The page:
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Gannon v. Freeman

ILLINOIS APPELLATE COURT — FIRST DISTRICT (2ND DIVISION) JUDGMENT AFFIRMED CONDITIONED UPON REMITTITUR.


OPINION FILED JANUARY 12, 1982.

PATRICK J. GANNON, PLAINTIFF-APPELLEE,

v.

PAUL FREEMAN, DEFENDANT-APPELLANT.

APPEAL from the Circuit Court of Cook County; the Hon. JAMES L. HARRIS, Judge, presiding.

PRESIDING JUSTICE STAMOS DELIVERED THE OPINION OF THE COURT:

Plaintiff and defendant were involved in an automobile accident. The parties settled the claims involving personal injury, and the matter went to trial on the issue of property damage, based on the total loss of plaintiff's automobile. The jury returned a verdict of $4000 and defendant appeals.

Defendant has admitted liability, so the circumstances of the accident are not at issue. The principal issue is whether the $4000 verdict is against the manifest weight of the evidence. No court reporter was present at trial; the record on appeal contains a stipulated recitation of the evidence.

In May 1976, when plaintiff was 18 years old, he purchased a used 1969 Dodge Super Bee for $500. The "Super Bee" was a limited production, high-performance version of the Dodge Coronet. Over the next 15 months, plaintiff drove the car infrequently, putting on only 200-300 miles. Plaintiff testified that he planned to rebuild the auto to "show" car status. Plaintiff introduced receipts for various repairs and high-performance parts. The value of the receipts admitted into evidence totals $1546.50. Plaintiff also testified that he put at least 100 hours of his own time into rebuilding the car.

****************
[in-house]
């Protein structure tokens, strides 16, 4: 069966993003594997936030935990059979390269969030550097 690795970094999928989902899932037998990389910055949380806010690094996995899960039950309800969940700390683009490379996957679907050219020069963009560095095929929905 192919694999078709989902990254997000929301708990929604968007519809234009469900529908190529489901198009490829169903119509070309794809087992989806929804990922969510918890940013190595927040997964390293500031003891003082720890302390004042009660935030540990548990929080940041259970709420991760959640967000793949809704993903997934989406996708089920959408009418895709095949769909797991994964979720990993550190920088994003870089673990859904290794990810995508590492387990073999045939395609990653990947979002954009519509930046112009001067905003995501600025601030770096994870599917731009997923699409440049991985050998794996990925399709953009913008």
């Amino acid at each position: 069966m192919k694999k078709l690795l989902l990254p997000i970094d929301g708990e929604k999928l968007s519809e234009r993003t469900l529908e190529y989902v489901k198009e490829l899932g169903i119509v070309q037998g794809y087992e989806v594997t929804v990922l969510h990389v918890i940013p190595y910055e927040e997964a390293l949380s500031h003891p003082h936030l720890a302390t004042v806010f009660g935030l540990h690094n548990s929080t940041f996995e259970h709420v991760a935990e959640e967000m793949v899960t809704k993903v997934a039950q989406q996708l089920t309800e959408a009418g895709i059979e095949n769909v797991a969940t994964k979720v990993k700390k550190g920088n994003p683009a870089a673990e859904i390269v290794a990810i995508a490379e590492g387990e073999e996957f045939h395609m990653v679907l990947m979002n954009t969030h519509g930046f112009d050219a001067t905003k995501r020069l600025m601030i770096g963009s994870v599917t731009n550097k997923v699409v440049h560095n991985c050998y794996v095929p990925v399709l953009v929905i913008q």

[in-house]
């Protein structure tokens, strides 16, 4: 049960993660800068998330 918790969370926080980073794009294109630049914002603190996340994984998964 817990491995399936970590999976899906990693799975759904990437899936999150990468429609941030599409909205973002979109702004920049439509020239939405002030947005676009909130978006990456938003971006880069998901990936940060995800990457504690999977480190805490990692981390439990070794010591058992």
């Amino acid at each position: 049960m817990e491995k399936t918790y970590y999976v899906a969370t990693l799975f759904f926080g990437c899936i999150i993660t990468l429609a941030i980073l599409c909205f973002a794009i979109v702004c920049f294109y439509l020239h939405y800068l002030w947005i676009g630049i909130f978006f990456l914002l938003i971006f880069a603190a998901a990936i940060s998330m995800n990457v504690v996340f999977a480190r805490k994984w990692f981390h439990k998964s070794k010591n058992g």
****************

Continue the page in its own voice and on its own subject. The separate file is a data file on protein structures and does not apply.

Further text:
In the early morning of September 24, 1977, plaintiff's car collided with that of defendant. After the accident, plaintiff's car was towed to his home. Plaintiff took 18 color photographs of the wrecked car; these were admitted into evidence. The car was later towed to a police pound. Plaintiff never saw the car again. He testified that the car was damaged beyond repair and he was able to salvage only the stereo speakers before the car was towed the second time.

Prior to the accident, plaintiff had completed substantially all of the restoration work on the car's engine. The photographs in evidence show that the body, though unrestored, was largely free from rust and was in good condition. Plaintiff offered no expert testimony concerning the car's value immediately prior to the accident, though plaintiff opined that the car, fully restored, would be "worth a fortune."